By Faith Peppers
University of Georgia
“I put the dogs in their crates and covered them with blankets,” he said. “I grabbed my weather radio, my cell phone and some pillows, put on my bicycle helmet and got in the closet under the stairs.”
Bazemore drew on the skills he learned in Boy Scouts and acted based on family discussions on what to do in case of a tornado. He proved he was ready to be home alone.
How do you know if your child is ready to be home alone or still needs afterschool care? University of Georgia experts say answering that question means knowing your child.
“First, the child should really want to be home alone,” said Diane Bales, a UGA Cooperative Extension child development specialist in the College of Family and Consumer Sciences. “Deciding if you allow it should depend on the child’s personality, maturity and many other factors.”
Before they’re ready to stay at home alone after school, children need to show that they can take care of themselves, have the judgment to make good decisions and are ready to handle any emergencies or unexpected events that come up, she said.
Bales offers this check list as a guide. Answering “yes” to these questions may mean your child is ready to be home alone. Can the child:
• Give his address and directions to home?
• Repeat and dial the home phone number?
• Explain how to handle first aid for cuts and scrapes, burns, nosebleeds, poisonings, bites, choking and eye injuries, and find needed supplies?
• Identify two escape routes in case of a fire?
• Handle telephone calls or strangers at the door properly?
• Reach parents or other responsible adults by phone?
• Name two adults to contact in case of an emergency?
• Tell parents or child-care providers about daily events without prompting?
• Locate safe shelter during a storm?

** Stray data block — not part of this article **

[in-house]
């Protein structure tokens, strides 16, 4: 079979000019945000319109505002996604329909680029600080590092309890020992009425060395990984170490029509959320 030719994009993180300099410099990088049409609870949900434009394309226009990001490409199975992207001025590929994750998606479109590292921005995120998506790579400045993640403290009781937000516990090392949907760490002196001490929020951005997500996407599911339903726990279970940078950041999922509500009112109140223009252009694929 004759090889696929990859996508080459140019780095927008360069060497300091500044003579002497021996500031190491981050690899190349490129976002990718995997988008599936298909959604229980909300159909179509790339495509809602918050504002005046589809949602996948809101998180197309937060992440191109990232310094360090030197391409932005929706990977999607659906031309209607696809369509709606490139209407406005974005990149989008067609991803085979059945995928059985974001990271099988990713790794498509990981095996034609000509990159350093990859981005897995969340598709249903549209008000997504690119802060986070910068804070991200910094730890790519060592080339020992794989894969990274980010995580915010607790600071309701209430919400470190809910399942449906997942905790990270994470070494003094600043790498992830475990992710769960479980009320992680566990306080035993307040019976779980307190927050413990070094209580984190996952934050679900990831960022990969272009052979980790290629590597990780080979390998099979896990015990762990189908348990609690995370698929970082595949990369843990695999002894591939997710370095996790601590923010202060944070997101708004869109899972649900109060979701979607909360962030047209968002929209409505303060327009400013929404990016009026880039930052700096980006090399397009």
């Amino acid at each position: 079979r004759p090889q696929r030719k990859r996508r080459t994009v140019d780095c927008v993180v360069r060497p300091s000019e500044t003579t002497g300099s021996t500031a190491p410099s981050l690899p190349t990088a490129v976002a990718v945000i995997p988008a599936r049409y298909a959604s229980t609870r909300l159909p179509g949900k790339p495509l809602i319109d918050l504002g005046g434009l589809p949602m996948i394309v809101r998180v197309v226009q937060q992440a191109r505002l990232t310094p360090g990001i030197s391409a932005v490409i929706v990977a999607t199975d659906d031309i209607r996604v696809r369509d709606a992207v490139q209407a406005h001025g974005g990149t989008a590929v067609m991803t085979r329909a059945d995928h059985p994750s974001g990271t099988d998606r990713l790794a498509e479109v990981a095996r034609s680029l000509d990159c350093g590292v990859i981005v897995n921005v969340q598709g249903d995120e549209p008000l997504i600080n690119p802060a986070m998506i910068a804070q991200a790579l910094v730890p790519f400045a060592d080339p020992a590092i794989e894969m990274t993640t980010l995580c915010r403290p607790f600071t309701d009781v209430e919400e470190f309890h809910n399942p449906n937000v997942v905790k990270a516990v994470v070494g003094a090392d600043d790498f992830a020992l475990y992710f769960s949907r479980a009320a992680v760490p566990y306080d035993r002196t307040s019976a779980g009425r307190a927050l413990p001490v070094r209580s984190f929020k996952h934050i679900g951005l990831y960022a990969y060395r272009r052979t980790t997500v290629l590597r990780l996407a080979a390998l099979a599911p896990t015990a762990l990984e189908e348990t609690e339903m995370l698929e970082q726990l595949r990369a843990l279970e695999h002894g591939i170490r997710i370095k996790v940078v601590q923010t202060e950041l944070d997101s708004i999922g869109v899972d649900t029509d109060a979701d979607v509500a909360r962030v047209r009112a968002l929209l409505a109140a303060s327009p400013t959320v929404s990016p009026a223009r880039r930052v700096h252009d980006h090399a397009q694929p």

• Name five household rules and identify which ones were followed last week?
• Decide what the right thing to do is, without adult input?
• Feel safe when alone and fears (such as darkness) or nightmares are minimal when adults aren’t around?
Other considerations might be whether the child completes household chores and homework, is responsible and asks for help when needed.
Experts generally agree that a structured after-school care program is a better long-term option even if the child is ready to be home alone. Choosing the right program can be difficult. Some schools offer in-school aftercare. Others contract with local day care facilities to provide after-school care.
These programs have advantages and disadvantages. “It’s convenient, and parents don’t have to worry about how the child will be transported from school to the program,” Bales said. “Also, children are well-supervised by responsible adults.”
Some other advantages include help with homework, time to play with peers, ability to participate in extracurricular activities and access to playgrounds. Many school-age programs also provide care during summers and school holidays to help parents who work.
Some disadvantages of in-school care are the added expense for parents, high turnover in staff resulting in less consistency for children and “some programs are so structured that the children don’t get enough time to play and relax,” she said.
When choosing an after-school care program, Bales recommends looking for a program that is safe, reliable and developmentally appropriate for your child’s needs, provides plenty of time for play, employs consistent, well-educated adults who understand the development of school-age children and offers appropriate opportunities for children to make some decisions about how they spend their time in the program.
Also, confirm the program is certified. “School-age care programs are required to be licensed by Bright from the Start: Georgia Department of Early Care and Learning under the same rules and regulations that license all child care centers,” Bales said. Find the complete licensing rules online at http://decal.ga.gov/documents/attachments/CCLCRulesandRegulations.pdf.
(Faith Peppers is a news editor for the University of Georgia College of Agricultural and Environmental Sciences.)
(Faith Peppers is the director of public affairs with the University of Georgia College of Agricultural and Environmental Sciences.)